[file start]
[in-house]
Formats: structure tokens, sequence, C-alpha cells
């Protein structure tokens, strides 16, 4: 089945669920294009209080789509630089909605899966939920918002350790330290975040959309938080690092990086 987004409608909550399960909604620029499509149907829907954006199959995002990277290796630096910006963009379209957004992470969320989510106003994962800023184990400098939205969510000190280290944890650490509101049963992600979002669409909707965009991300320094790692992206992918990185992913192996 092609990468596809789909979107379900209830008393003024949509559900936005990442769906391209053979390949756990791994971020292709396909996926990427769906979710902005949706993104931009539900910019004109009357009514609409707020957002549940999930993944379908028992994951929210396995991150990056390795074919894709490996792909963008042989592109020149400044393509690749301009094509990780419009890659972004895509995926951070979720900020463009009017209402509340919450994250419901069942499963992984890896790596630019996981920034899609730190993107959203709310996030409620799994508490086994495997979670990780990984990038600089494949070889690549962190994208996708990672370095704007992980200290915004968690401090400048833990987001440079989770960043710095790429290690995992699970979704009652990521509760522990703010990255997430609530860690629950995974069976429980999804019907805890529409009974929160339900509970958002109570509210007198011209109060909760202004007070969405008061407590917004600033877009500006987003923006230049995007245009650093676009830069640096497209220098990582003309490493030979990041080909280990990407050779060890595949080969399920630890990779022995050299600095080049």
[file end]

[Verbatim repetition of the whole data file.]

[in-house]
Formats: structure tokens, sequence, C-alpha cells
């Protein structure tokens, strides 16, 4: 089945669920294009209080789509630089909605899966939920918002350790330290975040959309938080690092990086 987004409608909550399960909604620029499509149907829907954006199959995002990277290796630096910006963009379209957004992470969320989510106003994962800023184990400098939205969510000190280290944890650490509101049963992600979002669409909707965009991300320094790692992206992918990185992913192996 092609990468596809789909979107379900209830008393003024949509559900936005990442769906391209053979390949756990791994971020292709396909996926990427769906979710902005949706993104931009539900910019004109009357009514609409707020957002549940999930993944379908028992994951929210396995991150990056390795074919894709490996792909963008042989592109020149400044393509690749301009094509990780419009890659972004895509995926951070979720900020463009009017209402509340919450994250419901069942499963992984890896790596630019996981920034899609730190993107959203709310996030409620799994508490086994495997979670990780990984990038600089494949070889690549962190994208996708990672370095704007992980200290915004968690401090400048833990987001440079989770960043710095790429290690995992699970979704009652990521509760522990703010990255997430609530860690629950995974069976429980999804019907805890529409009974929160339900509970958002109570509210007198011209109060909760202004007070969405008061407590917004600033877009500006987003923006230049995007245009650093676009830069640096497209220098990582003309490493030979990041080909280990990407050779060890595949080969399920630890990779022995050299600095080049």